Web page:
Tag Archives: fin de siecle

The Joss: A Reversion (1901)

Richard-Marsh-Portrait

Best known for The Beetle (1897), Richard Marsh was a hugely prolific fin de siècle writer whose output includes several highly entertaining works characteristic of the late-Victorian mode of the Gothic. This novel, first published in 1901, begins with a haunted house and ends with a truly bizarre story of an Englishman’s transformation or, as the subtitle has it, his ‘reversion’. The nature of this horror is revealed gradually through multiple narrators, initially focussing on Mary Blyth, whose unfair dismissal from her job as a draper’s assistant turns out to be one of the least terrible events in what transpires to be the most horrific week of her life!

The novel deals in typical fashion with characteristic late-Victorian fears about racial degeneration and contamination by a foreign other. The setting too is highly characteristic, depicting London as a labyrinthine metropolis at the heart of Empire, in which mystery lurks behind the façade of every building and down every dark alley – the London of Bram Stoker, Arthur Machen, Conan Doyle and Stevenson – and is a must-read for any fans of the period’s Gothic tales.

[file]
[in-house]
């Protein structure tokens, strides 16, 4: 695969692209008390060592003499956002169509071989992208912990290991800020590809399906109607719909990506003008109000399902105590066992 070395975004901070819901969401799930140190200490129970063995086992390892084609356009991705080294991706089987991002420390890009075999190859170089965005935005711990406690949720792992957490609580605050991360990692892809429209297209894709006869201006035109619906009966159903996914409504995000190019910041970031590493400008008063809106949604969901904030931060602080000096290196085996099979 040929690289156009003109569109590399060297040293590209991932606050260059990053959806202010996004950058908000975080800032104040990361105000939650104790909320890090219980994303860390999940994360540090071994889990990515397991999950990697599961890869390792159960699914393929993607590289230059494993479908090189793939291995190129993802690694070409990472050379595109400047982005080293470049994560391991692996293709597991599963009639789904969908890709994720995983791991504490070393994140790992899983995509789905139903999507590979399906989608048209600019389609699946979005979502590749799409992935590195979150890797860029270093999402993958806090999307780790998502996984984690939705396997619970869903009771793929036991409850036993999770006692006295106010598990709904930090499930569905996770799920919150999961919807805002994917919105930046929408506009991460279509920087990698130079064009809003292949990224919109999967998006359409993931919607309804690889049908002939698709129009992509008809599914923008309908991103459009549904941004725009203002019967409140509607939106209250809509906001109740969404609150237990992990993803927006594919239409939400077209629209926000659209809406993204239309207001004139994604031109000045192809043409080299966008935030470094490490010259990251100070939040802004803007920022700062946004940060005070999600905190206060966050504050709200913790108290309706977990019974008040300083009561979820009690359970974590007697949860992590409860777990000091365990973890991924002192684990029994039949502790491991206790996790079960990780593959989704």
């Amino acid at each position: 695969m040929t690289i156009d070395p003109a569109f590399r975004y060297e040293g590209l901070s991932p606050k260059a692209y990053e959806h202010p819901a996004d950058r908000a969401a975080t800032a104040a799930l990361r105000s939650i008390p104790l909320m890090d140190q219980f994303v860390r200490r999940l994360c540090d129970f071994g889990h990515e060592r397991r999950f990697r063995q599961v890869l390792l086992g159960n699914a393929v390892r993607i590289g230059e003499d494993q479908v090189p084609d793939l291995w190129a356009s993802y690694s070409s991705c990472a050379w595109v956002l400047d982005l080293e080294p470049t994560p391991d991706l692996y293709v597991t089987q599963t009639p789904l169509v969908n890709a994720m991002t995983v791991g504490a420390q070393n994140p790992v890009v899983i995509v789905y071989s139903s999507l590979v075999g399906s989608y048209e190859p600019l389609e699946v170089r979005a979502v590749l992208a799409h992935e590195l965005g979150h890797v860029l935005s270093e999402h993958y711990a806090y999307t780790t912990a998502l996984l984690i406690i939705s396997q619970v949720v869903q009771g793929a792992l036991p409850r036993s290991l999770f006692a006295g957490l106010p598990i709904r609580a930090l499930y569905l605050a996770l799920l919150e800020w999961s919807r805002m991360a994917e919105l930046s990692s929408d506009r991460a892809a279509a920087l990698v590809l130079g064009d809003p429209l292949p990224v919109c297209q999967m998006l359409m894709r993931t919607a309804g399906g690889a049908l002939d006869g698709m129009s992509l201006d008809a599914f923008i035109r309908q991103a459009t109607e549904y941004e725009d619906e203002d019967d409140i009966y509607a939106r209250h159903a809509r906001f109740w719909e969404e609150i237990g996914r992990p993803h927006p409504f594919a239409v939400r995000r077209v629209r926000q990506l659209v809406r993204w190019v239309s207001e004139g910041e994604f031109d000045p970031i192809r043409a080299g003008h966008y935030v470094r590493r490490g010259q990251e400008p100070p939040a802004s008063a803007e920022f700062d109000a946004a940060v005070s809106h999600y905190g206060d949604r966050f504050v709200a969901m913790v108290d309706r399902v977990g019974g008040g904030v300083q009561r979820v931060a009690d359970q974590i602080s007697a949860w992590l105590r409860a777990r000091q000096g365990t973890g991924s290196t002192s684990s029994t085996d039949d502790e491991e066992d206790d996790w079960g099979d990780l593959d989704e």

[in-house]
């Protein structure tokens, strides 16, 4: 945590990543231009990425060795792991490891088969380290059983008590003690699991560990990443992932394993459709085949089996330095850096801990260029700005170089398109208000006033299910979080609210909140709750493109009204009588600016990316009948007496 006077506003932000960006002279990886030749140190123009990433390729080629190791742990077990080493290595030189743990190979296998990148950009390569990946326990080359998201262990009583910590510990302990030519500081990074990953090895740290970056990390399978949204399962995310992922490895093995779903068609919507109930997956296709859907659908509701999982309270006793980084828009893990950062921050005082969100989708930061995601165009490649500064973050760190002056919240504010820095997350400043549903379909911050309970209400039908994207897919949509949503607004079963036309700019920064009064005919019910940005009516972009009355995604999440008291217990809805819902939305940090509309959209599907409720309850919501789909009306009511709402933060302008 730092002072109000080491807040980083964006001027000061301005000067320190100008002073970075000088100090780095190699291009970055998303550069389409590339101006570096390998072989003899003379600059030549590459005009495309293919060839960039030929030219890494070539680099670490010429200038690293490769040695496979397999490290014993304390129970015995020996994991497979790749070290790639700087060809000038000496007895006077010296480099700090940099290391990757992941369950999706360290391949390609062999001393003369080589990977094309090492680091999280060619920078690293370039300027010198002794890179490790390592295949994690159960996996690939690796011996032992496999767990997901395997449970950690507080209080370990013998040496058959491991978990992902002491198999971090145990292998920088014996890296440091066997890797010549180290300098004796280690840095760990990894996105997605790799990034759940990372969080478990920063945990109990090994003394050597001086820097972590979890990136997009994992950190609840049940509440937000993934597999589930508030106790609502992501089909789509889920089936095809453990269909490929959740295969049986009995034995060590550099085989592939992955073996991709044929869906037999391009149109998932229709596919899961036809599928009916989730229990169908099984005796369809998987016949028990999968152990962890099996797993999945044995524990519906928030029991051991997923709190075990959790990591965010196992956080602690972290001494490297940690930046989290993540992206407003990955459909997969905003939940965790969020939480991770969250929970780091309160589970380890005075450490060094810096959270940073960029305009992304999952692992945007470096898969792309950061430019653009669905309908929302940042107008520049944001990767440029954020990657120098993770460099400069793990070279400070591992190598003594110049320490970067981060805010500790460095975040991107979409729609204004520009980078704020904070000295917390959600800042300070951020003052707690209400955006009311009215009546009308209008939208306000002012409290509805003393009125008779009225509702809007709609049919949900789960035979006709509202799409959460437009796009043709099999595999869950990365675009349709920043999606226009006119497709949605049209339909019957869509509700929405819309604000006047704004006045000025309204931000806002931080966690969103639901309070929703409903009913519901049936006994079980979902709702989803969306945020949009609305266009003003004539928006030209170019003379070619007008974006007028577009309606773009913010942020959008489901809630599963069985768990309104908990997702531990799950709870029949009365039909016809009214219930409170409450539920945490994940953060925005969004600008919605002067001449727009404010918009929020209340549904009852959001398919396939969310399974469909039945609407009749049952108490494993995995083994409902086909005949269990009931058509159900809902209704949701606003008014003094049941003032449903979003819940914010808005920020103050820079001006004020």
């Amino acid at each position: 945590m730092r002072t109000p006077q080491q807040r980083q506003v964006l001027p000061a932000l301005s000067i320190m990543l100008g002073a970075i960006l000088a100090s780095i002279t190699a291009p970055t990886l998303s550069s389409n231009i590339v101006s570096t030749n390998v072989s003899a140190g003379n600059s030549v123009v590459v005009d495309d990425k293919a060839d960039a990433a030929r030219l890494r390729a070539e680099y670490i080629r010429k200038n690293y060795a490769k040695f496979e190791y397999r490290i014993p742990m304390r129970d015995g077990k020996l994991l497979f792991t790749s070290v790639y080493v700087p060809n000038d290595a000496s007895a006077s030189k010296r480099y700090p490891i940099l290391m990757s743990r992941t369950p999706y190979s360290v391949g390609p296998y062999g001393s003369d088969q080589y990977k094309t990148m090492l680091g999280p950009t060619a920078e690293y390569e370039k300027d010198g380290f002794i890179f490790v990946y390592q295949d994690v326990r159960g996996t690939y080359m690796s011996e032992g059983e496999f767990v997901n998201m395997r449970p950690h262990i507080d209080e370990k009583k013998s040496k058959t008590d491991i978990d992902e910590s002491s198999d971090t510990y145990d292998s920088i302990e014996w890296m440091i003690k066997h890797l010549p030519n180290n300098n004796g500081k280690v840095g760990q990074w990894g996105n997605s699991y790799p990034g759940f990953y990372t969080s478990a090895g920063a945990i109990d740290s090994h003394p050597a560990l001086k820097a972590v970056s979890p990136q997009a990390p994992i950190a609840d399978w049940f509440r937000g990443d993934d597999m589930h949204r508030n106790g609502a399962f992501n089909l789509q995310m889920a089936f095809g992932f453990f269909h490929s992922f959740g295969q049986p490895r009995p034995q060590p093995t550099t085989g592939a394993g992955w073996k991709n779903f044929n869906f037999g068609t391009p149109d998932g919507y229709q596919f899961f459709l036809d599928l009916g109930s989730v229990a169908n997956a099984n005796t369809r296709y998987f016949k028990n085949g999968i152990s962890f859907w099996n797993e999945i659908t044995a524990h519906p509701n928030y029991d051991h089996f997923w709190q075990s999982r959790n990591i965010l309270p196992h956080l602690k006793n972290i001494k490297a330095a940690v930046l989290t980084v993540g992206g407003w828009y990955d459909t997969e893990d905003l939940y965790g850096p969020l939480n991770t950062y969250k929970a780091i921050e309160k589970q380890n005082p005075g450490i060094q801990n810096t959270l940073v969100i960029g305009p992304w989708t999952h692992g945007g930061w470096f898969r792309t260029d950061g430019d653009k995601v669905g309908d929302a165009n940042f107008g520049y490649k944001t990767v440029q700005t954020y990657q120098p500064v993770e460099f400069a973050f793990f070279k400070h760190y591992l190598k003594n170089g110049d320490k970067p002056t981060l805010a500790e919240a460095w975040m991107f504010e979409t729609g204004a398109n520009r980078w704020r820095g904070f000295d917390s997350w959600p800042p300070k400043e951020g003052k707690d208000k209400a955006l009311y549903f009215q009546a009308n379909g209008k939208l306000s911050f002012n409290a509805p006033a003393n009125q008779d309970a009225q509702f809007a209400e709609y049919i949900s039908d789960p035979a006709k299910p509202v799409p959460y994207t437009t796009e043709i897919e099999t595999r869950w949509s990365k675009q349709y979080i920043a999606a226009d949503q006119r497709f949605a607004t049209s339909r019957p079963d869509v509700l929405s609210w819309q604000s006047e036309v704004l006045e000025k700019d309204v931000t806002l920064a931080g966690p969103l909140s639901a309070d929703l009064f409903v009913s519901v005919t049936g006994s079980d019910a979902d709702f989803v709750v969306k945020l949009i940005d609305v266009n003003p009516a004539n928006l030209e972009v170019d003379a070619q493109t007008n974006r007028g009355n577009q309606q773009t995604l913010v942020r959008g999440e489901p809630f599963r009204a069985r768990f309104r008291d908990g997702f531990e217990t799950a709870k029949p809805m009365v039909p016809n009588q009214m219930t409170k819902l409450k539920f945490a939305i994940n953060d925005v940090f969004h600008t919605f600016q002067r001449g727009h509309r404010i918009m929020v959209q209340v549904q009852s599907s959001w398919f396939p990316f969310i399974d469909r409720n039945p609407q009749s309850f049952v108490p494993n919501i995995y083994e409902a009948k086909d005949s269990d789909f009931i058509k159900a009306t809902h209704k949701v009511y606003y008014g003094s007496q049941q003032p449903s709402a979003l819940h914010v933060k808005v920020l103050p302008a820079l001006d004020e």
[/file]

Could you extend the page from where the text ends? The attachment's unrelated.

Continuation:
The Joss: A Reversion [Kindle]

The Joss: A Reversion [Epub]

The Joss: A Reversion [PDF]

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Hauntings (1890) by Vernon Lee